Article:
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March 9, 2011 / molehunter

a partly pigmented basal cell cancer

what's the diagnosis?

describe the dermoscopic appearance

 

This dermoscopic view of a basal cell cancer showcases some of the disorderly pigmented structures often seen in these tumours. They are variously described as cartwheel or spoke structures, ovoid nests, maple leaf structures, globules and a few other things in the books. But they are not manufactured goods off a production line, they are basically disorderly arrangements of melanin in and around BCC keratinocytes due to loss of mitotic control in the tumour, so all of these descriptive terms are just word sketches, helpful to a point but lacking precision. Pigmented structures in BCCs can be brown, grey or blue or mixtures of these colours. Describing these shapes and colours is not a precise science.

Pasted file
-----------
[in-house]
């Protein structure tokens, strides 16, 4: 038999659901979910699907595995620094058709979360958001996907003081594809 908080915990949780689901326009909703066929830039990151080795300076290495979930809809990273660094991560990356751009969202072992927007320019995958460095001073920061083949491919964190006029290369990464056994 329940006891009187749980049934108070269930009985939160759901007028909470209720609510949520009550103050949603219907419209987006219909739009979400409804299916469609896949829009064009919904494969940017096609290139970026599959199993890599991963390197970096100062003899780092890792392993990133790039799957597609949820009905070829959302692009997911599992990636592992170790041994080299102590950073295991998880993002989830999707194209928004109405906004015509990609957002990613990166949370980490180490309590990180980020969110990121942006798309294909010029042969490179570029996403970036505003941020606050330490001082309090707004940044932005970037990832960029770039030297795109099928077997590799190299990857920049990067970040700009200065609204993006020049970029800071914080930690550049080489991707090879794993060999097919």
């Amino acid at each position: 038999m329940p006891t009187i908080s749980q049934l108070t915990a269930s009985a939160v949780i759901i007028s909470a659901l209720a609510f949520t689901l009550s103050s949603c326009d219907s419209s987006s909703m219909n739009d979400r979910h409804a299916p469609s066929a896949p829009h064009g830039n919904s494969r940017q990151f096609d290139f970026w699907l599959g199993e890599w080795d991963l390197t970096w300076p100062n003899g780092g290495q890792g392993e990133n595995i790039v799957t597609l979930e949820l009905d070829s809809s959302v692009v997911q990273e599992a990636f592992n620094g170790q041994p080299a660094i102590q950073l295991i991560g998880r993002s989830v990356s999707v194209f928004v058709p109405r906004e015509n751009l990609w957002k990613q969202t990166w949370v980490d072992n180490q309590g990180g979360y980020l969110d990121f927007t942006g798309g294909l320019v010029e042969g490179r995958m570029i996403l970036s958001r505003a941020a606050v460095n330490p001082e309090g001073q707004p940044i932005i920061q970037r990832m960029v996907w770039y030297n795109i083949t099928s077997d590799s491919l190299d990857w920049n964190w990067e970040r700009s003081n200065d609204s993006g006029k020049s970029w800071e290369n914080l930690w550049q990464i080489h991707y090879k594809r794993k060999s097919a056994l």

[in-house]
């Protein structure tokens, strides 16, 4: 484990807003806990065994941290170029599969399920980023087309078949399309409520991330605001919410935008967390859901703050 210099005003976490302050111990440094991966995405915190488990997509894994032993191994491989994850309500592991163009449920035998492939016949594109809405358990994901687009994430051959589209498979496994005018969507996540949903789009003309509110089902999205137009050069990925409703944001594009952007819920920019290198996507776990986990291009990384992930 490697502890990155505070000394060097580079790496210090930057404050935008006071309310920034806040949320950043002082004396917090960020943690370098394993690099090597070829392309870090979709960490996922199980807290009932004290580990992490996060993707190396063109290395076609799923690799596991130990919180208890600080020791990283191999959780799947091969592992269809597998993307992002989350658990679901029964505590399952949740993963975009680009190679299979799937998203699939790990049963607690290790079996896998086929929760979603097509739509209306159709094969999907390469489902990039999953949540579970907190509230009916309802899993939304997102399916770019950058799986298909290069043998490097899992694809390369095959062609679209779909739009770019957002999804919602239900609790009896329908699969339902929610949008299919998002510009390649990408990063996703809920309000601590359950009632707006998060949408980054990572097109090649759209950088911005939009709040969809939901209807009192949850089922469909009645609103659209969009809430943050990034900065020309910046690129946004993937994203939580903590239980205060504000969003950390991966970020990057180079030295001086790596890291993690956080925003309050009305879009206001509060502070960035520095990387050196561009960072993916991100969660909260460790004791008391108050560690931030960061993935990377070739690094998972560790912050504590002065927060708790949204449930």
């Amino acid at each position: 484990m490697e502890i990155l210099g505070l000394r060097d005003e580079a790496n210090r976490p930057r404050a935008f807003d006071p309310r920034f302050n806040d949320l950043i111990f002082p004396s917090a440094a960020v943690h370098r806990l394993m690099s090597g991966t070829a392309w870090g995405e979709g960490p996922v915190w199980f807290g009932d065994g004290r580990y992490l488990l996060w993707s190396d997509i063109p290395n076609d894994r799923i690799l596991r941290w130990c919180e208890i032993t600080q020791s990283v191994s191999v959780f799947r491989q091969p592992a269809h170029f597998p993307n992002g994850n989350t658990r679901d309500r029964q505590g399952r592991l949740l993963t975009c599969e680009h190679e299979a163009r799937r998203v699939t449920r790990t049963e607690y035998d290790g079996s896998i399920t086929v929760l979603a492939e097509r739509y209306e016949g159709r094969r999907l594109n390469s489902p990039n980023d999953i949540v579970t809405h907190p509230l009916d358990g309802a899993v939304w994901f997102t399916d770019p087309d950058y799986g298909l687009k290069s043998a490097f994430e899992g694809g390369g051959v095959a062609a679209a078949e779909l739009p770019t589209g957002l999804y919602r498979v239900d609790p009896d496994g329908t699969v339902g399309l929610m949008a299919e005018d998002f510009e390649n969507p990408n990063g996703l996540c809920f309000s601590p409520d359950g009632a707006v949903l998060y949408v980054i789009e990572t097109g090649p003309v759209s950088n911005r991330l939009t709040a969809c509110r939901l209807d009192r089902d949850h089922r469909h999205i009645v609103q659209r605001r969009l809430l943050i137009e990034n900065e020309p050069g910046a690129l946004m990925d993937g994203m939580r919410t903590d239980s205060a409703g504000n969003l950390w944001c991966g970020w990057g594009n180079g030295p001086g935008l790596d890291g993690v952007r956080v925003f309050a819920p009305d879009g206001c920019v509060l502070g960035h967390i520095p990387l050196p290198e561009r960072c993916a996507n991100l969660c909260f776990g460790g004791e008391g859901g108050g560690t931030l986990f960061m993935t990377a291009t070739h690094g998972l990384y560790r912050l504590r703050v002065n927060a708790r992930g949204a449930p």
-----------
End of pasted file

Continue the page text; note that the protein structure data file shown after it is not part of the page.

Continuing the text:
The vessels and pink background are also suggestive of a BCC and there are no specific structures like a reticular network to point to a melanoma, but you’d want an excision biopsy and histology without delay, as while this overall picture is very typical for a BCC, there is a grey area between pigmented BCC and melanoma. Dermoscopy with experience and tuition tends to resolve grey into black or white, I was sure this was a BCC and the histopathologist agreed.

NB these images are not perfectly focussed, that’s life. I’ll post some more and better ones later later. Just getting a feel for this blog.  Feel free to make any honest not for profit use of these consented and anonymous images.

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